Is there a better way to do things? Can a process be developed that will work even with sharp partisan divides on Capitol Hill? The Peter G. Peterson Foundation, The Pew Charitable Trust and the Committee for a Responsible Federal Budget believe that there is a better way and have established The Peterson-Pew Commission on Budget Reform This commission will make recommendations for how best to improve the nation’s fiscal future.
Albany Union Times | Sept. 30, 2009
Thursday marks the beginning of the new fiscal year, and while there are achievements to celebrate, we have a serious failing to fix. Indeed, we may require a new fiscal year resolution.
To start, we can look back and appreciate the professional judgment, perhaps aided by a bit of good fortune, that enabled the Federal Reserve, Treasury, FDIC, two presidents and Congress to act boldly to mitigate the effects of the financial meltdown
on the U.S. and world economies.
However, we did so by digging a much deeper fiscal hole. The extraordinary measures adopted by federal agencies and the fiscal stimulus legislation were layered on top of policies that already had the country on an unsustainable path. Under the combined new and old policies, we added $1.4 trillion, or more than $4,500 per person, to the public debt in the last fiscal year alone.
As the economy begins to revive and the stimulus winds down, the outlook for debt gets worse, not better. The public debt as a share of national income is projected to rise from 41 percent in 2008 to 68 percent in 2019. This will happen, even if the economy recovers fully, no new spending programs are enacted, the Bush tax cuts are permitted to expire, and no new crises occur. Beyond that, current policy will push up future deficits as a share of national income for as far as the eye can see.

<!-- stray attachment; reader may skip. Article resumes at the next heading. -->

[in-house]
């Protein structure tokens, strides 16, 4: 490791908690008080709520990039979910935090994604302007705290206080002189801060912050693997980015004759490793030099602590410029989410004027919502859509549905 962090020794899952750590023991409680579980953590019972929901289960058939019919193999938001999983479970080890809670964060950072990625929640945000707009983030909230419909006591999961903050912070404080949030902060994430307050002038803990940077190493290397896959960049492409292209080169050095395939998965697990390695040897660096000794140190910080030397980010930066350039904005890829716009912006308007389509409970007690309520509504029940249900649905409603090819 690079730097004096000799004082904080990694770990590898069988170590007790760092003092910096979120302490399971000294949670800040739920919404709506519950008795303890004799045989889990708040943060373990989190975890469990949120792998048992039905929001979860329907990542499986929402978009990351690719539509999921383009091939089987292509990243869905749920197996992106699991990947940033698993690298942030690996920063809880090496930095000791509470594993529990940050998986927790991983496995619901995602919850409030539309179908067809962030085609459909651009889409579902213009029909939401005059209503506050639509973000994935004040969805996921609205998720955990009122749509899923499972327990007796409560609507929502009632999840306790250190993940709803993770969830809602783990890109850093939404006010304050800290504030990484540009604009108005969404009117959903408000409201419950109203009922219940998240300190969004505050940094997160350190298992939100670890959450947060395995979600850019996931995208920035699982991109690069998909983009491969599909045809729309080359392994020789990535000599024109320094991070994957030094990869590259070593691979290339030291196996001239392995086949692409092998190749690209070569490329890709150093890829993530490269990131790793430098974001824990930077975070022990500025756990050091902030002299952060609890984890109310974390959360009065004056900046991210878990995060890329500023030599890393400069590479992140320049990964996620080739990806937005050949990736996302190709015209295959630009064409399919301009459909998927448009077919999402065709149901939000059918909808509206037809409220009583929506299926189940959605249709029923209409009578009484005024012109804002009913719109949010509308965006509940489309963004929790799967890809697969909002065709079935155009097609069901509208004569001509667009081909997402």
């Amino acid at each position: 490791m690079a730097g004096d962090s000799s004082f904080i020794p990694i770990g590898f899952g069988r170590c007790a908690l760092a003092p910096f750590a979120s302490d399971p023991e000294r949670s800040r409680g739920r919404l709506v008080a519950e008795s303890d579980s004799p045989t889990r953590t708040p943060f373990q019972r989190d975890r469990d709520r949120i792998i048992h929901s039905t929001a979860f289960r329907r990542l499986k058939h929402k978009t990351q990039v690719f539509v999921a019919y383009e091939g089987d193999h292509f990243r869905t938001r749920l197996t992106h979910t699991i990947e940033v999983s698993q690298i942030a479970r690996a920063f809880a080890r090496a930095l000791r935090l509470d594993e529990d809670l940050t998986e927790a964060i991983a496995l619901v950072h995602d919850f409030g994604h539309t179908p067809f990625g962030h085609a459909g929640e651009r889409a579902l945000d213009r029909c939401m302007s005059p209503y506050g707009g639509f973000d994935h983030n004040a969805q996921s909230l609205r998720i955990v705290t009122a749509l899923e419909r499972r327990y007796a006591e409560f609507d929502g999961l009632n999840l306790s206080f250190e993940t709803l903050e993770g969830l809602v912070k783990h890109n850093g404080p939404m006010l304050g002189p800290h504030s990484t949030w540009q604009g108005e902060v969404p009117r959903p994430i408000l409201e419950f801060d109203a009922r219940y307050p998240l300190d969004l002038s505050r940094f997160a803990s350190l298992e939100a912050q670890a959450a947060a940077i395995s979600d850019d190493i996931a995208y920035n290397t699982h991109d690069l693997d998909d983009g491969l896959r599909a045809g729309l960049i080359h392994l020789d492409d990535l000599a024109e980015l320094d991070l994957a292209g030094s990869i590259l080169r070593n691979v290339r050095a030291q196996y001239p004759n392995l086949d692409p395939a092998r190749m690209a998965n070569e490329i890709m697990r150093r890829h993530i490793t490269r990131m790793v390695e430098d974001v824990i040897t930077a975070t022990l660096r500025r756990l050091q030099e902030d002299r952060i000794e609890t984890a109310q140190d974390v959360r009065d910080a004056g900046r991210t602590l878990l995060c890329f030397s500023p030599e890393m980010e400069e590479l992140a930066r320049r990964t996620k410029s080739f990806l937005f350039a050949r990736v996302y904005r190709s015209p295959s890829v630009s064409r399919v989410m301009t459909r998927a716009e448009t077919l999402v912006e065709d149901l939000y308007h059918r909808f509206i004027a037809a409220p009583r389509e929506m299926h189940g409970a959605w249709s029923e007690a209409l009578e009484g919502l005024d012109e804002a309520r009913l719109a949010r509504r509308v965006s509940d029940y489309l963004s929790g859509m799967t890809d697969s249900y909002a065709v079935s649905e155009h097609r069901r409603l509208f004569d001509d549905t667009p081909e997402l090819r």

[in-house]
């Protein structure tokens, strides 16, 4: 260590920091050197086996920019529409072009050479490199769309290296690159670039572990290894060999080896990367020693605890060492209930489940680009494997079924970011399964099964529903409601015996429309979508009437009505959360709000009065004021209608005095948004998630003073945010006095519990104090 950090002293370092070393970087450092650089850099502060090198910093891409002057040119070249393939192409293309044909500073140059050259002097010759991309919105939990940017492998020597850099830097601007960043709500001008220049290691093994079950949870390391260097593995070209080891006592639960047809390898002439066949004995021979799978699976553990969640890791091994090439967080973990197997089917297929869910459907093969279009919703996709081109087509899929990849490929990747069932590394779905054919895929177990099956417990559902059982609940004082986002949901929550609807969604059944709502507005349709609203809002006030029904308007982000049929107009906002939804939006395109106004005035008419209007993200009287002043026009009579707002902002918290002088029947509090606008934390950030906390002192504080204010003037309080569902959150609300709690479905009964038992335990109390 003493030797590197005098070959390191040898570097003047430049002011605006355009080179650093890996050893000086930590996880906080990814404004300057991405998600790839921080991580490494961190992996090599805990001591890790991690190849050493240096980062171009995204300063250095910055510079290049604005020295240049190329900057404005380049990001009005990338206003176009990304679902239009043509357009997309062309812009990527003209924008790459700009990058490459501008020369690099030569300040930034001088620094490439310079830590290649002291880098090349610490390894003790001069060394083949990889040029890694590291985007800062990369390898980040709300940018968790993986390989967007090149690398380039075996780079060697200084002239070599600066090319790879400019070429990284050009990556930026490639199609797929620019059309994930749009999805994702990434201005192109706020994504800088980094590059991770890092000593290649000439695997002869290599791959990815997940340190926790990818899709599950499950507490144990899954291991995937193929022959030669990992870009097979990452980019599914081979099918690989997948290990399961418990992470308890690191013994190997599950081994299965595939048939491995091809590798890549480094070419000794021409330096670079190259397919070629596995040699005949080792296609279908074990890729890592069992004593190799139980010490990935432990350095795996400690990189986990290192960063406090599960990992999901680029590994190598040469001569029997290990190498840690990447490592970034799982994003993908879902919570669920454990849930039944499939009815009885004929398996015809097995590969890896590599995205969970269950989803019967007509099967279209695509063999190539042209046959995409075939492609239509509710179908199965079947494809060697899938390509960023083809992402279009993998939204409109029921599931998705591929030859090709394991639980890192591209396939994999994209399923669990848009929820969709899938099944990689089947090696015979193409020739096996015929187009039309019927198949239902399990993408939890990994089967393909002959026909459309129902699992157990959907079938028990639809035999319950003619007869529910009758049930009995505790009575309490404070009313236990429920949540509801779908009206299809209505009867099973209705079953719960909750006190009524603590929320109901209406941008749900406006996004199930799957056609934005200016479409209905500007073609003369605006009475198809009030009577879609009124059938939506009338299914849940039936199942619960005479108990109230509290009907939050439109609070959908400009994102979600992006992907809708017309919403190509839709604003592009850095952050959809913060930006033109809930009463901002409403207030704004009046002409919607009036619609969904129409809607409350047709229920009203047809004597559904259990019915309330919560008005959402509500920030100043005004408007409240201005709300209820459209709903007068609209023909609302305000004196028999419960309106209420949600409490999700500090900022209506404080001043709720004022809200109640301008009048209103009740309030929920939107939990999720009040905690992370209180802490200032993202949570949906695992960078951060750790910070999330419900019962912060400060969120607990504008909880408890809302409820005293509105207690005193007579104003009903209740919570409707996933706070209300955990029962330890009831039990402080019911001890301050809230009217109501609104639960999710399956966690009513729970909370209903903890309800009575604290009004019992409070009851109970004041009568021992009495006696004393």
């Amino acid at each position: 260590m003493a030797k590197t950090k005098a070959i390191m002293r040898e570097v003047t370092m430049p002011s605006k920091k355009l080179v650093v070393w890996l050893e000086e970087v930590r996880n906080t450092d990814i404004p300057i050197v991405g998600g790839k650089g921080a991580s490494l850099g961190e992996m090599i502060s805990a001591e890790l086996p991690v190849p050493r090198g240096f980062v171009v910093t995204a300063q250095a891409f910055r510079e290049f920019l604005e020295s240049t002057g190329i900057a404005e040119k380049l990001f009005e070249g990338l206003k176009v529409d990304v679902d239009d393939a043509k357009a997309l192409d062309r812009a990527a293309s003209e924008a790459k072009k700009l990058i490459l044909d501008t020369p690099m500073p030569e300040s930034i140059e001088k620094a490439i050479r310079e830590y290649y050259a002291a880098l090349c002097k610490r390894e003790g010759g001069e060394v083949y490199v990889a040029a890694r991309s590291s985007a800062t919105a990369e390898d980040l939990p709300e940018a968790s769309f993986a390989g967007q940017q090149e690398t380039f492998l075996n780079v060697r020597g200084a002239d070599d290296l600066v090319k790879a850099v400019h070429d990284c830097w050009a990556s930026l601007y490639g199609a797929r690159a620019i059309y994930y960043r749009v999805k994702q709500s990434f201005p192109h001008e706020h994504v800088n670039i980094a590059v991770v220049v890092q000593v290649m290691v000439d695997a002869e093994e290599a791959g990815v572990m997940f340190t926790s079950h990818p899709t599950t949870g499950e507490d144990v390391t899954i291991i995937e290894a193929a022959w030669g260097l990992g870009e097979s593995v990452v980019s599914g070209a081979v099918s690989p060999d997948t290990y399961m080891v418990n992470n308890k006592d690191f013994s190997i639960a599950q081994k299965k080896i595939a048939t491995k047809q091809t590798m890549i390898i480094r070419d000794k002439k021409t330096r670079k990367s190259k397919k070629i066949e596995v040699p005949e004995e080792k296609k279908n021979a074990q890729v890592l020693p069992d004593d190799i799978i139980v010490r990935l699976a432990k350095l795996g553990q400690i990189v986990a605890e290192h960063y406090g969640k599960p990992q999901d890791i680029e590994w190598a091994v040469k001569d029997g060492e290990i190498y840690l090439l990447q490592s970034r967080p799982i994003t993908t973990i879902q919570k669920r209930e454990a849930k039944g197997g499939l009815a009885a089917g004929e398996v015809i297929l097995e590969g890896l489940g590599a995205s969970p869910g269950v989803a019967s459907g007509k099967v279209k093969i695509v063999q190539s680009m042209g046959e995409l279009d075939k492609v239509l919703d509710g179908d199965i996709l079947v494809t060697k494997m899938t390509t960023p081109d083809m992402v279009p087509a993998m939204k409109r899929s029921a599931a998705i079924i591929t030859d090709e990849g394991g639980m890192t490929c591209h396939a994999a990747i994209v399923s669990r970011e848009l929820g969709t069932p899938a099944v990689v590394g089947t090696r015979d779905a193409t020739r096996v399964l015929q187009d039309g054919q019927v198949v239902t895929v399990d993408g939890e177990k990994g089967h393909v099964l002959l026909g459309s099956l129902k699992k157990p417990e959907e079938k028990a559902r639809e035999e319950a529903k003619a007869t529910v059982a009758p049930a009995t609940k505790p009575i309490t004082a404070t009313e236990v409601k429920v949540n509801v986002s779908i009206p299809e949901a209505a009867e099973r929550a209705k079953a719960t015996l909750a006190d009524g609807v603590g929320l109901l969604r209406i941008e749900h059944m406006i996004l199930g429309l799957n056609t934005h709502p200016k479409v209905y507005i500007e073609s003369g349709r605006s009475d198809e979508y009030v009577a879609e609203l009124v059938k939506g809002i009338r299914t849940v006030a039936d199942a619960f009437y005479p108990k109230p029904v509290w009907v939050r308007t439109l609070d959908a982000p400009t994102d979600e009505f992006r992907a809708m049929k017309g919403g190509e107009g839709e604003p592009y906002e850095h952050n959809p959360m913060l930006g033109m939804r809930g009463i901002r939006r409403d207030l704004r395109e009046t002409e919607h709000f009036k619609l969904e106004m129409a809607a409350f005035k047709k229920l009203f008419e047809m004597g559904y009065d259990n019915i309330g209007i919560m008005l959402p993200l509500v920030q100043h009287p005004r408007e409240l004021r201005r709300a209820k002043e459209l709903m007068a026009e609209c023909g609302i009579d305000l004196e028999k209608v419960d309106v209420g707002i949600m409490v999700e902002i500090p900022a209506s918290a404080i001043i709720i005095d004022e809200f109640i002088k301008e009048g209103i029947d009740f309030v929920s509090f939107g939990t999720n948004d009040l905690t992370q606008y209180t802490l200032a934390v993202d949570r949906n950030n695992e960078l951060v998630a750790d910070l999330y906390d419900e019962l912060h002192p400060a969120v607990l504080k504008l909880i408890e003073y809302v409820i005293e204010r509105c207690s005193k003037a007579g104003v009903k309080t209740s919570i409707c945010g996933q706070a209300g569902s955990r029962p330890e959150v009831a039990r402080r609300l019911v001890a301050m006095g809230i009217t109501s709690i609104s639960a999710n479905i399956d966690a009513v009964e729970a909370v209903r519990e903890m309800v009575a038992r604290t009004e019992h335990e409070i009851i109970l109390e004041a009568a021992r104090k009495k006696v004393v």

Unconstrained growth in public debt could trigger more financial instability. This could happen, for instance, if foreign investors lose confidence in the credit quality of the dollar. As the current crisis shows, financial market shocks affect our lives in fundamental ways: lost wages, unrealized education plans and family disruption.
Continued deficits also undermine our ability to deal with future adversity, including climate change, the next economic shock or health pandemic.
We urgently need to break the federal fiscal habit of increasing spending and borrowing to pay for it. Like the family that discovers its debts are growing faster than income, we need to adopt a new year's fiscal resolution. But it needs to be one we can sustain.
Experience tells us some types of resolutions are easier to keep than others. We know that the more specific and measurable our goals, the more likely we will reach them.
One action each of us could take would be to urge Congress to adopt legislation now to stabilize the public debt as a share of national income by an established future date. Such a goal would be specific, measurable, and feasible. The process of adjustments could begin now.
But as citizens, we need to recognize that in asking the government to adopt a fiscal diet for our nation's health, we would also be asking Congress to take away our punchbowl and cookies. Lower federal spending and higher taxes today may be a necessary sacrifice if we are to sustain our resolution.
The Peterson-Pew Commission on Budget Reform, a nonpartisan group of federal budget experts, has been working since January to develop recommendations that would foster long-term fiscal stability.
It is too soon to speculate about the specific content of their recommendations, but it is natural to expect their proposals will attempt to rebalance fiscal resources with spending. If their recommendations are to be effective, they inevitably will require us to reduce our demands on government to levels that we are willing to pay for.
New Year’s resolutions are usually about correcting our overindulgences and are rarely pleasurable. But we know that making and keeping them is in our best long-term interest.
Marvin Phaup is director of Pew Charitable Trust's Federal Budget Reform Initiative.